that makes the candy he was eating
when he was shot appreciates the publicity either.

It all calls to mind “The Lonesome Death of Hattie Carroll,”
but as Lou Reed might respond, “those were different times.”
Some things never change, as some cynic said
for the first time millieniums ago.

Strange how the wheel turns: this time the killer
is named Zimmerman, which means exactly nothing
except to the kind of people who collect small coincidences
and spin elaborate theories out of air.

I sit here in San Francisco, white and straight and safe,
thinking ‘Someone should write a song about this,
but what good would that do anyway?’
For now, a killer sits in his own house, feeling misunderstood.

-March 23, 2012

-- by David Lehman:

Every so often my father comes over
for a visit he hangs his overcoat and hat
on my hat rack I brief him on recent
developments and serve us coffee
he is surprised that I like to cook
once when he made an omelette
he flipped it in the air much to my delight
and it landed on the floor yes that
was the summer of 1952, he remembered
the high breakers and how fearless
I was running into the ocean anyway
the important thing is to see you doing
so well he said and took his coat and hat
and left before I remembered he was dead

In memory of William R. Fox, July 12, 1944 - March 23, 2002

March 21, 2012

dreamed that i was president
of these united states
dreamed i replaced ignorance
stupidity and hate

Anne Truitt, Untitled, 1986

-- by Wendell Berry

It's the immemorial feelings
I like the best: hunger, thirst,
their satisfaction; work-weariness,
earned rest; the falling again
from loneliness to love;
the green growth the mind takes
from the pastures in March;
the gayety in the stride
of a good team of Belgian mares
that seems to shudder from me
through all my ancestry.

Waiting for You
-- by Dean Smith

Gritty red brick row house
outskirts of Baltimore
circa the second coming,
I'll look through the stained glass between us
while my victrola scratches "Exile on Main Street."

Saturday morning around my way
children tear down the alley,
a lewd cacophony smeared
with a mix of dirt, ice cream.
Mamas spend the day in curlers
watching Bowling for Dollars.

Obsolete papas scrape mustard
from their backfins, over cases
of National Bohemian.

Working the night shift on a loading dock
with a forklift full of broken hearts,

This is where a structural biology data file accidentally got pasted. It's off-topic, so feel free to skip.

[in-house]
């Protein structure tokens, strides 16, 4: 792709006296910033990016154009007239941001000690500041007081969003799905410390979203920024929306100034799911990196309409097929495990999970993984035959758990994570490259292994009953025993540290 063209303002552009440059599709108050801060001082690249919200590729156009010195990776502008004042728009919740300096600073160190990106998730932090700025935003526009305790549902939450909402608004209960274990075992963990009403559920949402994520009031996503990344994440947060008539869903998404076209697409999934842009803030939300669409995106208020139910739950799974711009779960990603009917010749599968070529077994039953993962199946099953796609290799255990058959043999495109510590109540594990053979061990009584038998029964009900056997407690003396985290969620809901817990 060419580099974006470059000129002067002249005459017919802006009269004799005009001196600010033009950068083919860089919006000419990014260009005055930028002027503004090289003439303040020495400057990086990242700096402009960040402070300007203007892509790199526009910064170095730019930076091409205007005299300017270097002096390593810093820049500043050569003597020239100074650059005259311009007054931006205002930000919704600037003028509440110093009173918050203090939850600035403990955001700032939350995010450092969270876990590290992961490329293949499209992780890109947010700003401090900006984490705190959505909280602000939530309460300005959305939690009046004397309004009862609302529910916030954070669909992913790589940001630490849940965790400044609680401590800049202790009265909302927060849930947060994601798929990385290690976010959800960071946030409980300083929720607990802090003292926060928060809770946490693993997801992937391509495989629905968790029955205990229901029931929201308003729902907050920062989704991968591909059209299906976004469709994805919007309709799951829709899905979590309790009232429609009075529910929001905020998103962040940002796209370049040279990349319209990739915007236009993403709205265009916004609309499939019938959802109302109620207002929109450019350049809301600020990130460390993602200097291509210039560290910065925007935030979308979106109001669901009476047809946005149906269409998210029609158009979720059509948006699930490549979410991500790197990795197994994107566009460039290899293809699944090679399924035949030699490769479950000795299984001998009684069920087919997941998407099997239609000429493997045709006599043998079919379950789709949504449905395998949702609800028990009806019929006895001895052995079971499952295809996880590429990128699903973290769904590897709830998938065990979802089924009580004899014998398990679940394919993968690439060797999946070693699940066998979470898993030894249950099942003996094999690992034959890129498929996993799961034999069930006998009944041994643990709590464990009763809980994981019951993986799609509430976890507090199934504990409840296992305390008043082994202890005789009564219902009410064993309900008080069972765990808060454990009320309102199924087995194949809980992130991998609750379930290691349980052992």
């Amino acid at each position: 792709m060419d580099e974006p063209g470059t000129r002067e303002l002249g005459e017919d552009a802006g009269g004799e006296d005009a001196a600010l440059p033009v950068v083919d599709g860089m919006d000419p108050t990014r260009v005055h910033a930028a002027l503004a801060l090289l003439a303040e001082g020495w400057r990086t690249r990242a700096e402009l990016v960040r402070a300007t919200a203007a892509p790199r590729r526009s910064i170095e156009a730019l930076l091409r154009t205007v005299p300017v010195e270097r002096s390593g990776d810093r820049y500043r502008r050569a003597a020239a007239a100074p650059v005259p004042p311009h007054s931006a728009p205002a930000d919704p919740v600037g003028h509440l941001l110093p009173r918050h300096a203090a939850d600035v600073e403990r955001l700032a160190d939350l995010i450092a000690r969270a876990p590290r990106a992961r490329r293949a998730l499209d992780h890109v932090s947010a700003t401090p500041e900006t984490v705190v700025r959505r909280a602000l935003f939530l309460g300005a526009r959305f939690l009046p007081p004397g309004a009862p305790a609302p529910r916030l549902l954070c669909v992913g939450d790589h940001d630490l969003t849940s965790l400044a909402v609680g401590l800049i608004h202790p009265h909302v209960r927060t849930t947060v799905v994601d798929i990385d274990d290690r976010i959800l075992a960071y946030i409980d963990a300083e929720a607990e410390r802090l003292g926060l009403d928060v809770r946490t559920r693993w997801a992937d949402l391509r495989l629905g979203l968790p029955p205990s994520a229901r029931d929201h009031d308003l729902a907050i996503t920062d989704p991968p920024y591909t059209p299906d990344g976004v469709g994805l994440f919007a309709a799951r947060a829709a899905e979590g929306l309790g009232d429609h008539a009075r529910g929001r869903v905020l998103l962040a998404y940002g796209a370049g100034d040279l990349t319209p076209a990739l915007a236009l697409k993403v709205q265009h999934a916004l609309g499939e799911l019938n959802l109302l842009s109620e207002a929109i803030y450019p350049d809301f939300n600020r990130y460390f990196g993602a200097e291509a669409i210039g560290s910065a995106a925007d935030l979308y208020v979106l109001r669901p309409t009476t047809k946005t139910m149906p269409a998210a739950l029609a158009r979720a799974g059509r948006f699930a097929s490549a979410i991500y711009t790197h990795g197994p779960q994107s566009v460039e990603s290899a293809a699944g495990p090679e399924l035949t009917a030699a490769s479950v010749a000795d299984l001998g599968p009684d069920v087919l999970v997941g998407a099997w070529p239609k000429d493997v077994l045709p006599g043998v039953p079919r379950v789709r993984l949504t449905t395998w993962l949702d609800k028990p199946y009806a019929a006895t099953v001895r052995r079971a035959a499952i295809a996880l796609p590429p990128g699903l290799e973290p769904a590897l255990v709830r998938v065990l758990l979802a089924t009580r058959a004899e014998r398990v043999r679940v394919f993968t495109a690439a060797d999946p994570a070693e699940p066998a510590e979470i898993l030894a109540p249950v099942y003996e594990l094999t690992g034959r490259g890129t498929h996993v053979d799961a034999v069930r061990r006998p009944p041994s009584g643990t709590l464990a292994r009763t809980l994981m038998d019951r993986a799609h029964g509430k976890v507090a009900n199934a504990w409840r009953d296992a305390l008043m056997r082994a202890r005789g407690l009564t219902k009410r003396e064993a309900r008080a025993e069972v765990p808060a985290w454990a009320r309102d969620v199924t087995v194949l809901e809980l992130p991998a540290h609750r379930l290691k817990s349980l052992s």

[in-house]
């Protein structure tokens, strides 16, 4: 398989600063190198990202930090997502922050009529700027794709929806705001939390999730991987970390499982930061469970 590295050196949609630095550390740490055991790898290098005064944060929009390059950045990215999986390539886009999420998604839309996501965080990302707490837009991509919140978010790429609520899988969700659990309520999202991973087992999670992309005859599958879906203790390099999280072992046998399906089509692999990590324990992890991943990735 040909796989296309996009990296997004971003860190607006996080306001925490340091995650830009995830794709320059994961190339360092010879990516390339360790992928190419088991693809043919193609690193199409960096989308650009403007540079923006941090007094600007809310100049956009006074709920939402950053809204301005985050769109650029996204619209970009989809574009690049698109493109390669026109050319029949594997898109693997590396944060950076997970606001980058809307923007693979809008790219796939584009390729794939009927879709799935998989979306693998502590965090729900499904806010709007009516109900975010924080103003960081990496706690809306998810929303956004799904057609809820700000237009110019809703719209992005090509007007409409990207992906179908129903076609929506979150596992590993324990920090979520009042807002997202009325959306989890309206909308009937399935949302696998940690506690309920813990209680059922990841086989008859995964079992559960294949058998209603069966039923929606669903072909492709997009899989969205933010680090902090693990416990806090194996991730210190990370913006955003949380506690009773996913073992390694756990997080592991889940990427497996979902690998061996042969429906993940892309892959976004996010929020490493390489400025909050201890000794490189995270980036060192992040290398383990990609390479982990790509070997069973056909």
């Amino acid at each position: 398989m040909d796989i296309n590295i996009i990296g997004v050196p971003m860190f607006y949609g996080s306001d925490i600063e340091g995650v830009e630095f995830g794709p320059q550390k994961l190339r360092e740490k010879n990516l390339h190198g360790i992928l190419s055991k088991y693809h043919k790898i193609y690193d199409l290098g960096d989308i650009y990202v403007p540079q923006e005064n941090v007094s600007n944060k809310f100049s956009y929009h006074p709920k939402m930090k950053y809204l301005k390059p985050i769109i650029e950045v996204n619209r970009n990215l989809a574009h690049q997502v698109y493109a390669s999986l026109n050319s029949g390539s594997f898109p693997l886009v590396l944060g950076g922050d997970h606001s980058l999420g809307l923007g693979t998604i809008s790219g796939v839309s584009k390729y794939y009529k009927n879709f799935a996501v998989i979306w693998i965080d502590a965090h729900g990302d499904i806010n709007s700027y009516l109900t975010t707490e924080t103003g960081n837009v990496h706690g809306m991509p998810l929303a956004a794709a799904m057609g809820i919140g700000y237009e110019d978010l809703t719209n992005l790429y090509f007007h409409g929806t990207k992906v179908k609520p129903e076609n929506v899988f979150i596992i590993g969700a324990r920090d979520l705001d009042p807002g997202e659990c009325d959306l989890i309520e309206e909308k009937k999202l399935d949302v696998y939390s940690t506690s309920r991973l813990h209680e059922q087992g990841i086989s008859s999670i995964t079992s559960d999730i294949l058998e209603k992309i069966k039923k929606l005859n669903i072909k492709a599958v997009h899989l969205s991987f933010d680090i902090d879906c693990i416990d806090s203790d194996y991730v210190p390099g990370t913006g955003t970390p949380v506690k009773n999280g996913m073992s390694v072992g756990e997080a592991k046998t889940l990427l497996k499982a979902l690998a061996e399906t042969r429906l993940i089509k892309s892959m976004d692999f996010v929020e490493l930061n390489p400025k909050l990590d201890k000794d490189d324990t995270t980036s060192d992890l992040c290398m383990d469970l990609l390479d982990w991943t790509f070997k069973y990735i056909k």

space on my arm for a flamingo tatoo,
I'll wait until you grace these marble steps.

--by Sarah Manguso

Love not the rider but the old rider,
the ghost in the saddle: Obey that ghost.
A good horse runs even at the shadow of the whip.
But we are not good horses.
We bolt. We stand still in bad weather.
We rely on things we know are unreliable,
it feels so good just to rely.
We are relied on.
But I do not know who knows that bad secret.
I do not see who sits astride by back,
who cuts my flank so lovingly on our way to the dark mountain.

March 19, 2012

Some get stoned,
some get strange,
But sooner or later
it all gets real, walk on

Stephen Tamiesie, from his series Promised Land, 2011

* From Vanishing Point by David Markson:

"From a Hemingway letter, on T.S. Eliot: 'A damned good poet and a fair critic; but he can kiss my ass as a man.'"
"At 37, in Key West, Ernest Hemingway badly marked up Wallace Stephens' face in a never fully explained fistfight. Stevens was 57 when it happened."
"'As I write, highly civilized human beings are flying overhead, trying to kill me.' Begins an Orwell essay dated 1941."
"In 1490, a Rome census showed a population of roughly ninety thousand, including 6,800 registered prostitutes."
"Not long after Scott Fitzgerald's death, Scribner's let 'The Great Gatsby' go out of print. And then rejected the collection called 'The Crack-Up."
"No single book or manuscript is listed among Shakespeare's possessions in his will."
"James Baldwin borrowed money from Marlon Brando with which to finish his first novel."
"There were 954 booksellers in Paris in 1845."
"'An uninteresting, and one may almost say, a justly exterminated race,' was how the New York Times described the American Indian in a 1855 review of 'Hiawatha.'"
"J. Edgar Hoover lived with his mother until her death when he was 43."
"The first Gauguin ever sold was to Degas."

* Lou Reed's Hair, by angel corpus christi.

* Harmony Korine & David Ostrowski's Sprechen sie dick opens in Köln Friday March 23. Reception 7-9. just sayin (though not entirely sure why).

* "If I were not a writer I would prefer being a psychiatrist-gynecologist." -- Terry Southern

March 14, 2012

Is there justice?
Is there something which resembles pleasure?

Jenny Holzer, Selection From the Survival Series, 1991